"The West Harbour stadium debate played out in Council chambers and in meetings with the Ticats and Pan Am representatives, but what about the voice of Hamiltonians?
Hamiltonians need to have a say in the development of our city and it’s neighbourhoods."

Added into the mix were some great email and chat exchanges as well as a few 'testy' exchanges on Raise the Hammer...most of the energy for these posts coming as a result of the email and chat exchanges, feeling a little needful to examine and re-state my core beliefs as yammered-on about here.

Here's what rose to the surface:

-There is a longstanding 'Hamilton Can't Do' mindset, a malaise that impacts just about every exchange, each interlude had by those affected by this condition. Many are entirely unaware of their affliction. I'm hoping to have a very special guest columnist presenting his thoughts on this sometime soon.

-There is a strange dichotomy going on regarding how many people view elected officials in local governance. On the one hand, there's an innate (and growing) tendency to demonize Councillors, to automatically assume the worst. On the other hand, sizable amounts of energy are being generated towards discussion of local governance issues, almost pre-cursors to 'taking back the night', if you will. What strikes me as most fascinating is that people don't seem to be willing to (or maybe 'capable' of) make the leap to understanding that the next step is not to generate most articles, more editorials, more comments, more typed rage...but to actually change the relationship we have with our Councillors. Because they're the ones who are charged with making decisions, putting actions in motions, not us. They're our agents, they work for us...and yet there seems to be this fundamental disconnect going on where our own empowerment is concerned. (Yes, this is worthy of a slot on 'In Treatment'. Or a Dr. Phil feature.)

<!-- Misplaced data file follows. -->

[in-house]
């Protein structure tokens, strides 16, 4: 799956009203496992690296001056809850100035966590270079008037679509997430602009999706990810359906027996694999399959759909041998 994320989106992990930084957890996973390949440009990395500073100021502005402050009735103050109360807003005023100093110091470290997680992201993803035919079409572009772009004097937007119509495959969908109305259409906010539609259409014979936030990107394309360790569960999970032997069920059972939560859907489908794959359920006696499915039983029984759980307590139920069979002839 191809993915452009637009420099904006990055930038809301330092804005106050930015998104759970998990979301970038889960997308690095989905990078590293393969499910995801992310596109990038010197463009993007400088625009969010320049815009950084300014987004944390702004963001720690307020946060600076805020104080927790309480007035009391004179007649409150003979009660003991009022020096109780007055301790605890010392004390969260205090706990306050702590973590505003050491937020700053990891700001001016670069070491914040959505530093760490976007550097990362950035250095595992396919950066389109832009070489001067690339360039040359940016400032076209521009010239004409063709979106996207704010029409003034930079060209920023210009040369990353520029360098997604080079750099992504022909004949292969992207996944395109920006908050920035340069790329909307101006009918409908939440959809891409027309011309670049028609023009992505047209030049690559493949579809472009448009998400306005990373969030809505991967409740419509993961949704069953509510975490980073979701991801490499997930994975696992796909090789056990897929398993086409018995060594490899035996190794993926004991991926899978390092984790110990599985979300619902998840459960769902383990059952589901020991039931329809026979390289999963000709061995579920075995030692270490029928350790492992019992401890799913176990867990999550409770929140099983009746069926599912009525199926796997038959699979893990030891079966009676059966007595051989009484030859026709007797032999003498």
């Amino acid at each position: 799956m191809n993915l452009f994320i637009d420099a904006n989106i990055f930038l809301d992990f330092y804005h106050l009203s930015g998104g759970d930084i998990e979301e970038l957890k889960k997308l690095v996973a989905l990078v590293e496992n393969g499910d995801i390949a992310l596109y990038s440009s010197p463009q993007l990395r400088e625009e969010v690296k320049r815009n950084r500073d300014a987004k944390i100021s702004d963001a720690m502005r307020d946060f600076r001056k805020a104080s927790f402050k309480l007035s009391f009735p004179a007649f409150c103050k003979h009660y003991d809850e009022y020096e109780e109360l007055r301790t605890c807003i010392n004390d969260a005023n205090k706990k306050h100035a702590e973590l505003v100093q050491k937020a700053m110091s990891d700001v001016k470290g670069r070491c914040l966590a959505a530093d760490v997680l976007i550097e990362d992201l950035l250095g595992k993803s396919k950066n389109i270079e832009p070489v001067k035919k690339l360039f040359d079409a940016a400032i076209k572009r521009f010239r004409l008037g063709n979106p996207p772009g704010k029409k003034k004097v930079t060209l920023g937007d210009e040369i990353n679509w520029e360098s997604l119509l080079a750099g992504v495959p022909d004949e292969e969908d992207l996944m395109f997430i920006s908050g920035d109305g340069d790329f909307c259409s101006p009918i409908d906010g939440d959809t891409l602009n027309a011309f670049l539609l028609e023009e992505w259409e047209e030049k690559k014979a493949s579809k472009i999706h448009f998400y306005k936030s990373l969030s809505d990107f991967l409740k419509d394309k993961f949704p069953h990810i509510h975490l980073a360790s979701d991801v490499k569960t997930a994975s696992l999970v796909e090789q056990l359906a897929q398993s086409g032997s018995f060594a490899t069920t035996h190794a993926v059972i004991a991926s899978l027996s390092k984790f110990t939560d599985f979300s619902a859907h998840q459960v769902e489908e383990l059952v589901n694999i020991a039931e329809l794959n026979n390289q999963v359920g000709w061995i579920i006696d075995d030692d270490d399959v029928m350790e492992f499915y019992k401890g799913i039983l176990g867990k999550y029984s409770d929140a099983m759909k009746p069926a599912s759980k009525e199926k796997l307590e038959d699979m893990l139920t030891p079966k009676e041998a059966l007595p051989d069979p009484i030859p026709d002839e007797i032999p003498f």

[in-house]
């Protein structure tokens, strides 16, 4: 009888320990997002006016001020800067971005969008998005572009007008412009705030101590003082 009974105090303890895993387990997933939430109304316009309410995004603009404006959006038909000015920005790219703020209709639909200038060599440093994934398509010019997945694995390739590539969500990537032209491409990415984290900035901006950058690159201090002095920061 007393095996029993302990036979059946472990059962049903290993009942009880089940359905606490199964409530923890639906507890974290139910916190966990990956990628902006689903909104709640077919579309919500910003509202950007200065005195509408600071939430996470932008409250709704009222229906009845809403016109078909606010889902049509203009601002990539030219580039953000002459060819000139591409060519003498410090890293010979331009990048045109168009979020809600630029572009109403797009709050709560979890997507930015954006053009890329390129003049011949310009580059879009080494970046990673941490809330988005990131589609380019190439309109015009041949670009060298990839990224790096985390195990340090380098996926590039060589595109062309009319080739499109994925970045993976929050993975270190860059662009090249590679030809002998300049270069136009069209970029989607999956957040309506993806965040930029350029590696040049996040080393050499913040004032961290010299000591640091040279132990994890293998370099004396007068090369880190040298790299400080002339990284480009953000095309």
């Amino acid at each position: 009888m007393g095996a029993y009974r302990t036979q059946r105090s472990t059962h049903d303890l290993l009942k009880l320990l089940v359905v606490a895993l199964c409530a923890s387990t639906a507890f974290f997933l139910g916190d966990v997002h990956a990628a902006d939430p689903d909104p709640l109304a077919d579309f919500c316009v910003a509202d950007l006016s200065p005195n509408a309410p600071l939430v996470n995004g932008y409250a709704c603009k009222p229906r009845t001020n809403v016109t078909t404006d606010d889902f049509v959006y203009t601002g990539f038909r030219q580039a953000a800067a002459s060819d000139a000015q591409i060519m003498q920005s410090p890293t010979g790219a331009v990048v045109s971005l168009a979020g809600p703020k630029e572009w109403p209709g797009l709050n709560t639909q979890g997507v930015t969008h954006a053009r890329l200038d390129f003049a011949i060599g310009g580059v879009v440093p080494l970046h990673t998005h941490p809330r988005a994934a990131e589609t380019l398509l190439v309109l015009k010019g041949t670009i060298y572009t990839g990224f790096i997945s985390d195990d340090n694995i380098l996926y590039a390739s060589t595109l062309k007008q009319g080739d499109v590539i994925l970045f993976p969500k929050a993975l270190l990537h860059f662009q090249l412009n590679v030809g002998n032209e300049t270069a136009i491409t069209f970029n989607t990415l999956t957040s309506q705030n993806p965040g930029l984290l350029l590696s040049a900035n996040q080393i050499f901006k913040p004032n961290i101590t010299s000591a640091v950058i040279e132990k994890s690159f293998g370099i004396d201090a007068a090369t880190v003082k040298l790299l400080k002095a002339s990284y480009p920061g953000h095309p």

-Declaiming on message boards and in the Comments section at The Spec is fine and good, but to assume that Councillors sit and read these online offerings and are affected by some kind of force that's been created... Oi vey. The first misstep here is to assume that anyone in this time of shifting social networking/new media/Internet paradigms...has either the time or the inclination to both read and assign a high currency to this material. My belief is they don't. In fact, in a decidedly cynical moment, I opined privately that 'Politicians in the main do not value to the max what the public says...other than when polling is involved.' Within the current system we've constructed, politicians do 'listen' to their constituents, but as it stands now, they're more inclined to 'govern' according to their own consciences, their own convictions, their own sense of propriety.